Read in its context, the passage expounds itself. Suffering and loss are common to man, but for the children of God they are directed by their Heavenly Father as a spiritual training, and as such are the expression of His love.
One stage more may be reached in the understanding of suffering. It is that God Himself is involved in the suffering of man, for out of His love He gave His own Son to die for them, and allowed him to suffer too. Jesus was wholly innocent, untainted by sin of any kind, yet he voluntarily laid down his life, suffering injustice and cruelty for the sake of his friends:
"And as Moses lifted up the serpent in the wilderness, even so must the Son of man be lifted up: that whosoever believeth in him should not perish, but have eternal life. For God so loved the world, that he gave his only begotten Son, that whosoever believeth in him should not perish, but have everlasting life. For God sent not his Son into the world to condemn the world; but that the world through him might be saved" (John 3:14-17).
"Greater love hath no man than this, that a man lay down his life for his friends." Greater love even God could not have than to give His beloved Son to the suffering of the cross for the redemption of mankind.
It is true, therefore, to say that even God suffers, and it becomes possible to understand the saying of the prophet concerning God's relation to Israel:
"In all their affliction he was afflicted, and the angel of his presence saved them" (Isaiah 63:9; see also Judges 2:16).
The God of Israel is not a remote, impassive First Cause:
His Holy Spirit can be grieved, He can be moved with yearning compassion. He can love with an everlasting love. All these are Scriptural expressions, and they reveal God as the supreme Personality who can from His holy transcendence enter into the lives of the men and women He has created.
People often ask: Why does God not intervene to stop suffering, to halt war, to prevent disease, etc.? God does, of course, intervene in human affairs; He has shown His power at many times in history. But there is a limit to this intervention: He has allowed man freewill, and He allows man to use that freewill -- for good or ill.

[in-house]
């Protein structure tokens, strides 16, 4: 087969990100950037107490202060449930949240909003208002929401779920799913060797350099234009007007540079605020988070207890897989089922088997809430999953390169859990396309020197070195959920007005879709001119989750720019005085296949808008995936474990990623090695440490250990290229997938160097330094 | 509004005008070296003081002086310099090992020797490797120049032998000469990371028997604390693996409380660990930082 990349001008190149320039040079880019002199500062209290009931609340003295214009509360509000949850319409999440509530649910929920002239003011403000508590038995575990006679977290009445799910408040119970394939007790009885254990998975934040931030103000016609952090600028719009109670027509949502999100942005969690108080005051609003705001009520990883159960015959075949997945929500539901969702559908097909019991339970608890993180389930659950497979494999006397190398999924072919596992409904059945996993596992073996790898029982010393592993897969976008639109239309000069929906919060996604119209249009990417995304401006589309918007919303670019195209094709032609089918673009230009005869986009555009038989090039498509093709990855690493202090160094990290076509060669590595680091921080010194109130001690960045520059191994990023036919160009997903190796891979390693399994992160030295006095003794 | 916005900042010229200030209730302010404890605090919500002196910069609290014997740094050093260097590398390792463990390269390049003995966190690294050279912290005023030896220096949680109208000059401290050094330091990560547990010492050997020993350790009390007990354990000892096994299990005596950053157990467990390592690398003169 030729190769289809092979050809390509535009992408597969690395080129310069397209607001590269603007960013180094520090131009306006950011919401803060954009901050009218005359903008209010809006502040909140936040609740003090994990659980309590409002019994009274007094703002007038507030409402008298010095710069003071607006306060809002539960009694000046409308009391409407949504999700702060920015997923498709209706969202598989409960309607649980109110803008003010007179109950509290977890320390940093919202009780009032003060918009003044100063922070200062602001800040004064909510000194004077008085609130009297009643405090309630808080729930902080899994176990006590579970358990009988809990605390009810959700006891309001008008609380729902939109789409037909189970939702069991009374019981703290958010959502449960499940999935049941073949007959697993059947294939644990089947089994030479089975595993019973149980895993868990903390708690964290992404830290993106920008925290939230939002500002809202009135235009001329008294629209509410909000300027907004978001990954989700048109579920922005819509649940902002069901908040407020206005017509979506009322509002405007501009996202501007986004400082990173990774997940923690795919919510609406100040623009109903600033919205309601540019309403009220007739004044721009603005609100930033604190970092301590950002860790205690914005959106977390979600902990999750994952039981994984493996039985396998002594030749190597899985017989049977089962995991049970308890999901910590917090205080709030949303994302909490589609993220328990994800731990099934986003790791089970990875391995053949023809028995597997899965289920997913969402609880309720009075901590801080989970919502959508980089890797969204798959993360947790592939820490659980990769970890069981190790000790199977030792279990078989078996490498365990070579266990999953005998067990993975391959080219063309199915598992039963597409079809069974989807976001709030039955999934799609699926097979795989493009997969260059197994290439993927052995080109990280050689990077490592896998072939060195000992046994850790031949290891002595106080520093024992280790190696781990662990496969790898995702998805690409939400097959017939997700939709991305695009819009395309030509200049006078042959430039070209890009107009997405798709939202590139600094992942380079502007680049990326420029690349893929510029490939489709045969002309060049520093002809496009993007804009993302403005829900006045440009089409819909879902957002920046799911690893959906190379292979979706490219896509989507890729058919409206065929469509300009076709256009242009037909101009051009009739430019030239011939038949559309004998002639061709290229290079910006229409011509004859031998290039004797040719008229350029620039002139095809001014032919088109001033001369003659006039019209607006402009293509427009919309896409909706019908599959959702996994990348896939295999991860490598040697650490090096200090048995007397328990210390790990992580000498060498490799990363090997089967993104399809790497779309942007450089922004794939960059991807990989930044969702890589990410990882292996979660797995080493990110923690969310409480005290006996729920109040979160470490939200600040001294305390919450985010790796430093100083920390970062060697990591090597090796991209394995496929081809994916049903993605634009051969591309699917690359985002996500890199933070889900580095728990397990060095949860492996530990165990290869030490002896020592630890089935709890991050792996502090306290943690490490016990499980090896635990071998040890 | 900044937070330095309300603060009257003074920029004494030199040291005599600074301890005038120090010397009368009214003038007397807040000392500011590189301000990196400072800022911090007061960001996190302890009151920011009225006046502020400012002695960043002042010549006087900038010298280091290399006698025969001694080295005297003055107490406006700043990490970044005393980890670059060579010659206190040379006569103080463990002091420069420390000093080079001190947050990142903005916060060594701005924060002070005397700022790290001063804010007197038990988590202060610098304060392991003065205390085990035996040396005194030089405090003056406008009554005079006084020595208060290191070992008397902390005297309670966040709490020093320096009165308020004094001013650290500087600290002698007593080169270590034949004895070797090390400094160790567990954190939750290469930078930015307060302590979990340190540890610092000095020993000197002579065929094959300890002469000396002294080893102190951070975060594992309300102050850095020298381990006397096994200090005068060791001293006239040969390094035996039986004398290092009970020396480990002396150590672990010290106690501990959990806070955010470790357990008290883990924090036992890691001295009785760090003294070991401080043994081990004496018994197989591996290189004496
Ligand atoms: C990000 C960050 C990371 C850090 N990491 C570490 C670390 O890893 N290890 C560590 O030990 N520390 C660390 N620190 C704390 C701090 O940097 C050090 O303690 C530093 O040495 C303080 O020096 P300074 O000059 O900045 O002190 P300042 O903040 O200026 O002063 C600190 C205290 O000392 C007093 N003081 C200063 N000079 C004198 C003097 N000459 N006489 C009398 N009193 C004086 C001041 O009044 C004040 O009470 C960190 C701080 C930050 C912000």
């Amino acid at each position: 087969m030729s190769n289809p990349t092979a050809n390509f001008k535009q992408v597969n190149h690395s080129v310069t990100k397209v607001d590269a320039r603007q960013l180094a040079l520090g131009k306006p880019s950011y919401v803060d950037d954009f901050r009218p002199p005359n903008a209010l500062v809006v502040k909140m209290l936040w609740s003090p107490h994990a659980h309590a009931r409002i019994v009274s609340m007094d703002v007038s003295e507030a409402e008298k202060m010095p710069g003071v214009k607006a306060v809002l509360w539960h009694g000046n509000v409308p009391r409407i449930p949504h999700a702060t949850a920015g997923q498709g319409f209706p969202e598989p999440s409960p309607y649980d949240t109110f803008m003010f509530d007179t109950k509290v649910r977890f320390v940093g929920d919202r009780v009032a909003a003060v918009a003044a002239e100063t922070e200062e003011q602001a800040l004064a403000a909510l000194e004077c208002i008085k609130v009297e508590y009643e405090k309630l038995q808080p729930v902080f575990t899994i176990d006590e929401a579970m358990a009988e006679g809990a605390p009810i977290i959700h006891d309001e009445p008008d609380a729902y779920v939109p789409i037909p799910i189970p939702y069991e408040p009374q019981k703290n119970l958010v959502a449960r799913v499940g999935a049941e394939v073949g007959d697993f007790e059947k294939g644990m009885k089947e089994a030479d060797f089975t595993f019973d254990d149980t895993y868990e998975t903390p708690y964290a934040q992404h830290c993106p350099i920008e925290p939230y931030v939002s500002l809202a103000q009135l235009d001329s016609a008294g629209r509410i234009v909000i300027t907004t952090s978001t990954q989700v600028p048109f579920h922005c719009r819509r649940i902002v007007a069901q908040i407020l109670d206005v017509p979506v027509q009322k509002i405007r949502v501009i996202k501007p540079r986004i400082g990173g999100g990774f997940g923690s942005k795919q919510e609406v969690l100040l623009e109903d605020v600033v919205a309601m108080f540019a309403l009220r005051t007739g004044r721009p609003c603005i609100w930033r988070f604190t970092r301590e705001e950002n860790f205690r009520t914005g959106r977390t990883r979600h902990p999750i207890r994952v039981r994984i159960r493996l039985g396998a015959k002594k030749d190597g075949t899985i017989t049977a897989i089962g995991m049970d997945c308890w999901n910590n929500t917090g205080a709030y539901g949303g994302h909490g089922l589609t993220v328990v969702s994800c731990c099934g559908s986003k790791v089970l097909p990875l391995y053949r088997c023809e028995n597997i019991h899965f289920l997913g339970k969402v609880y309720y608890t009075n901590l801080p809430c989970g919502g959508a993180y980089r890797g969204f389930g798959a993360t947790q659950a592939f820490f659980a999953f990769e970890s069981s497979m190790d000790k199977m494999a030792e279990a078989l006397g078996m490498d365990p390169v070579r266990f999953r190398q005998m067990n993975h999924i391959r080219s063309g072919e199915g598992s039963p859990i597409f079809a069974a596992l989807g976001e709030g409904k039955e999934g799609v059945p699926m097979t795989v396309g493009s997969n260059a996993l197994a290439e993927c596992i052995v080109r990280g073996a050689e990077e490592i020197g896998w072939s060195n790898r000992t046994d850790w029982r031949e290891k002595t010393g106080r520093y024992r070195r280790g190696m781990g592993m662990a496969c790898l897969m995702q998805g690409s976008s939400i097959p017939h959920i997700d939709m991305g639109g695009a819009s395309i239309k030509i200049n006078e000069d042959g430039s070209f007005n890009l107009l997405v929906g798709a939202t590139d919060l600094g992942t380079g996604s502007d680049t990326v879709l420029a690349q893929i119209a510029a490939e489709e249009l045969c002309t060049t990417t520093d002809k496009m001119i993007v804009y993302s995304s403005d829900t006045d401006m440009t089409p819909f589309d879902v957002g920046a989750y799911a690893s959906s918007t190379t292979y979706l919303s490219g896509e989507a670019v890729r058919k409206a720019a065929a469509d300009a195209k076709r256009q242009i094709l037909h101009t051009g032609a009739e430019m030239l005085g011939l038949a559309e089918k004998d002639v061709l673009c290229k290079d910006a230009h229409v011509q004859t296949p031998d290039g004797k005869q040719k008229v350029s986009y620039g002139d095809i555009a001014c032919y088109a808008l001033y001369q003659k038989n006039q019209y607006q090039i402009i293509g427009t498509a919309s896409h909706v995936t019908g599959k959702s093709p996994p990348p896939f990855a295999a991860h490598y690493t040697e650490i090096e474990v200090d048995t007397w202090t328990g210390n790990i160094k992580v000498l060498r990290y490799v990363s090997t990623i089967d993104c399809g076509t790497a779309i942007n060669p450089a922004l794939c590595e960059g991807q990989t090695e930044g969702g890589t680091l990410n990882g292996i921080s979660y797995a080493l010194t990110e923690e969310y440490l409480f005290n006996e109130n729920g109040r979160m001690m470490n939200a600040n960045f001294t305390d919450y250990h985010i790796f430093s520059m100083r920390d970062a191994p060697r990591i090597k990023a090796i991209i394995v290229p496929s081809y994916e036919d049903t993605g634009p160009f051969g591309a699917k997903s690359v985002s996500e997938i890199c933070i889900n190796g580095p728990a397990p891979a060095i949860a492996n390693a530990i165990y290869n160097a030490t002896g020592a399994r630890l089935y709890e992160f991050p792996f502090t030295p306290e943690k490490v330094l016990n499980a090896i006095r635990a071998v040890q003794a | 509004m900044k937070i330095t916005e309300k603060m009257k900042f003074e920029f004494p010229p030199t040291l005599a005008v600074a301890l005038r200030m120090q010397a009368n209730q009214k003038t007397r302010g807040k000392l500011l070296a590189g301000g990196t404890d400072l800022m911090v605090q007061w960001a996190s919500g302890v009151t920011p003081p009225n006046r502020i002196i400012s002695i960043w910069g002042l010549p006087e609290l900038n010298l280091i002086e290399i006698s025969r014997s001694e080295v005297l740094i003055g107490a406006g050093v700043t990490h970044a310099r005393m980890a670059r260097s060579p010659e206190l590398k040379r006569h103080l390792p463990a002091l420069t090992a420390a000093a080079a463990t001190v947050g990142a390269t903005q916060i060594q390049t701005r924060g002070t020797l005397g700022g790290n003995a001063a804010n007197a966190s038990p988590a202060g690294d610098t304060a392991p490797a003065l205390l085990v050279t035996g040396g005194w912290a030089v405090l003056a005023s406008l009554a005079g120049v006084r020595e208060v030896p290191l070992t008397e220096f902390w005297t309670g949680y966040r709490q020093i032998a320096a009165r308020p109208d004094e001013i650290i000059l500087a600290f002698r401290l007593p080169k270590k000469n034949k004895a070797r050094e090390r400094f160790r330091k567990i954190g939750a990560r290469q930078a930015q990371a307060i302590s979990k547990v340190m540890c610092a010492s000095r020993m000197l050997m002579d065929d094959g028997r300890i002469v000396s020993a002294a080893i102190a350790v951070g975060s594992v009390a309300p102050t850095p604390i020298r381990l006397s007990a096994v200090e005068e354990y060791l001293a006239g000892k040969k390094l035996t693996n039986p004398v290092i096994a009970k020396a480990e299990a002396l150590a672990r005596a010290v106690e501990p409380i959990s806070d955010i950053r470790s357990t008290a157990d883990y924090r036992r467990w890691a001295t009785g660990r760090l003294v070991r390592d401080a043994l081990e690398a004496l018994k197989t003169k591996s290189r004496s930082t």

God intervened in the history of His chosen people Israel and gave them special opportunities to worship. Him and be His witnesses. He entrusted them with His revelation and with the promises and prophecies of a coming Messiah.
So it was that, nearly 2000 years ago, God intervened in the lives and history of man by giving His Son Christ Jesus to share in human suffering to the uttermost in order to bring about redemption from sin and death. Christ came in the life and nature of man; he shared our experience and endured the temptations from within and the afflictions from without that are the common lot of all mankind:
"It became him . . . to make the captain of their salvation perfect through sufferings . . . In all things it behoved him to be made like unto his brethren, that he might be a merciful and faithful high priest in things pertaining to God, to make reconciliation for the sins of the people. For in that he himself hath suffered being tempted, he is able to succor them that are tempted." (Hebrews 2:10-18)
"Though he were a Son, yet learned he obedience by the things which he suffered" (Hebrews 5:8).
In accepting suffering in obedience to the will of God he raised it to a new plane, and showed it no longer as the greatest evil but as a means to an end: for through suffering, in his perfect obedience to God, he overcame the power of sin in human nature, and so made possible resurrection from the dead to eternal life with the Father. In this he obtained perfection, a tried and tested faith, completeness in obedience, wholeness in the love of God and the service of man -- an example to all his followers.